Magazine May 4, 2020, Issue

The Coronavirus Makes Us Reconsider Assumptions about Leadership

A polling station in Brooklyn, N.Y., November 4, 2014 (Brendan McDermid/Reuters)
Who should guide us?

As a leadership professor who has served as a senior government official or CEO through several crises, I’ve been asked a number of times recently to “grade” our leaders during the coronavirus pandemic. I sometimes run through principles of good leadership in a crisis and try to match them to the conduct of our leaders (over-communicate, be realistically optimistic, bring order to chaos, lead from the front, represent all stakeholders on their terms, plan for both the short and the long term, demonstrate grit, pivot when needed, etc.). The general verdict? A mixed bag.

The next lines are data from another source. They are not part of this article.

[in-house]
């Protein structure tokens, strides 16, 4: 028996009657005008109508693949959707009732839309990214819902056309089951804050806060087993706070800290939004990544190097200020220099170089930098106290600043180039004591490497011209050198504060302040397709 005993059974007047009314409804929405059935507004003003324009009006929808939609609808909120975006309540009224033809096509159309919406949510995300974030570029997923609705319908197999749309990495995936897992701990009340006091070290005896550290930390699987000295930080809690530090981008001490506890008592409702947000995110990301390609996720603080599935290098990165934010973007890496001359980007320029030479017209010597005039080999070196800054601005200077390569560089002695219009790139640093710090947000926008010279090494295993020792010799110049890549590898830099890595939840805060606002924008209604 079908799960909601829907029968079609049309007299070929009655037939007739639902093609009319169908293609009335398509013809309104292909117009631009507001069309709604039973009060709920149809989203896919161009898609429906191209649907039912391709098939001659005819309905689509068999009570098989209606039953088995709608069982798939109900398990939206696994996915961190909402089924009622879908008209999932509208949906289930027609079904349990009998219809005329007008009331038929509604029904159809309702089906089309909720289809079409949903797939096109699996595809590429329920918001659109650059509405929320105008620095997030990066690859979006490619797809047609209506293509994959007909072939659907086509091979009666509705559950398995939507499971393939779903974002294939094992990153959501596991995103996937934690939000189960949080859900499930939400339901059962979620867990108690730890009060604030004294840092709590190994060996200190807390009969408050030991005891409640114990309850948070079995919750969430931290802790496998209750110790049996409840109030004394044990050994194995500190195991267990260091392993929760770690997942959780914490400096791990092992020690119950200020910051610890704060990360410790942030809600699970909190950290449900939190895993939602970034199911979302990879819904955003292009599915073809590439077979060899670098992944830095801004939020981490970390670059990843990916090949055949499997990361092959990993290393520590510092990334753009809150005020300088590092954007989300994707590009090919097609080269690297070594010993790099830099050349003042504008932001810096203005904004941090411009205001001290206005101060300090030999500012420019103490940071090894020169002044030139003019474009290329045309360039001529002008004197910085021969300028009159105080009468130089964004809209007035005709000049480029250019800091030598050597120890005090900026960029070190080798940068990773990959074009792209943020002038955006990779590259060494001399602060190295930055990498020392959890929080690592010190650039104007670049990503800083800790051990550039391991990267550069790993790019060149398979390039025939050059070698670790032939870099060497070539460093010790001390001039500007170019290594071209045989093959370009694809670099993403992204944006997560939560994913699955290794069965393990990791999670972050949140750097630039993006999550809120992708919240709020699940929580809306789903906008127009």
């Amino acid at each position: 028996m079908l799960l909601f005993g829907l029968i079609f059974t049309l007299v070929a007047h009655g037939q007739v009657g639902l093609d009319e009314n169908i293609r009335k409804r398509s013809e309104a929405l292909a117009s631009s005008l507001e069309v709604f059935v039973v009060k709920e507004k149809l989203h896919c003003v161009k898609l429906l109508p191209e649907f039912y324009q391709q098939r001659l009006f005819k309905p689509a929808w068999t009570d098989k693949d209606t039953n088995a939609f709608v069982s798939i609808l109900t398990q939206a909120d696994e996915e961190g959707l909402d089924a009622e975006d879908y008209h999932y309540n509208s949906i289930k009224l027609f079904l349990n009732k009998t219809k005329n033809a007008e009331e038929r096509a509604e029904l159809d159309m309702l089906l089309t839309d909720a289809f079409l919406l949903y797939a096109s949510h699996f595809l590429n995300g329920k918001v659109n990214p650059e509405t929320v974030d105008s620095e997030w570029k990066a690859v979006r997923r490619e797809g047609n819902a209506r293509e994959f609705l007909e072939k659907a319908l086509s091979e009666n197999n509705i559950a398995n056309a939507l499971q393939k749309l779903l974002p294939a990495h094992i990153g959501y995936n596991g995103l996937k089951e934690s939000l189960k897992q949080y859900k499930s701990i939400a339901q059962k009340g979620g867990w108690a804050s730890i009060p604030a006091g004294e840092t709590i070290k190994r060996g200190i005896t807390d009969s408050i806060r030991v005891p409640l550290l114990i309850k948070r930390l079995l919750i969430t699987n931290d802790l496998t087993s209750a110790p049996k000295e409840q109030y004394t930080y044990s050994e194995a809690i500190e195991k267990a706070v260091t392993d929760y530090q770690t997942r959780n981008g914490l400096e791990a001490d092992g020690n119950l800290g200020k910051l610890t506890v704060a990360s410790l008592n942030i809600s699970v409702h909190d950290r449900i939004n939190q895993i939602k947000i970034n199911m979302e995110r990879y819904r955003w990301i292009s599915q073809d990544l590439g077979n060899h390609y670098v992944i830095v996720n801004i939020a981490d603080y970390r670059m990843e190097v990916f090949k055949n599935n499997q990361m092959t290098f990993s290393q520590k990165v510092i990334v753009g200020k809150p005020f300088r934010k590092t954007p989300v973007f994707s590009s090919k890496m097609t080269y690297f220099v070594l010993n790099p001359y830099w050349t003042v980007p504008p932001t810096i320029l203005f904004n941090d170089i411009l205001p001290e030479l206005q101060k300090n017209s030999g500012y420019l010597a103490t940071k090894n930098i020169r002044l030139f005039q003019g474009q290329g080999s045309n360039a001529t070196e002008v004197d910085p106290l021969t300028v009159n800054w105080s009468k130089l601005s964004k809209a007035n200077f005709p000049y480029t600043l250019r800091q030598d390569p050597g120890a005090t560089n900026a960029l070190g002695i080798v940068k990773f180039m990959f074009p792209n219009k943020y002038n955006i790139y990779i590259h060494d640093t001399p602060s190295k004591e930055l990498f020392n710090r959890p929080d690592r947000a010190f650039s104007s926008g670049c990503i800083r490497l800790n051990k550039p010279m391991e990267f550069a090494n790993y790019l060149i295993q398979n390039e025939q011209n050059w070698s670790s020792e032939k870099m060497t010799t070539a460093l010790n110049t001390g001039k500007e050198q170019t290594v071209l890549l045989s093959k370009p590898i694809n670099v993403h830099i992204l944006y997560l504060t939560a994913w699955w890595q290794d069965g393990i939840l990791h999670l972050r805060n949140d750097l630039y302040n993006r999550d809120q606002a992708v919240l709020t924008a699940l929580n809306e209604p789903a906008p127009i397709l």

After a few rounds of this, I

This article appears as “Who Should Lead Us?” in the May 4, 2020, print edition of National Review.

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John Hillen, a former assistant secretary of state, is the James C. Wheat Professor in Leadership at Hampden-Sydney College’s Wilson Center for Leadership in the Public Interest, and a member of the NR, Inc. Board of Directors.

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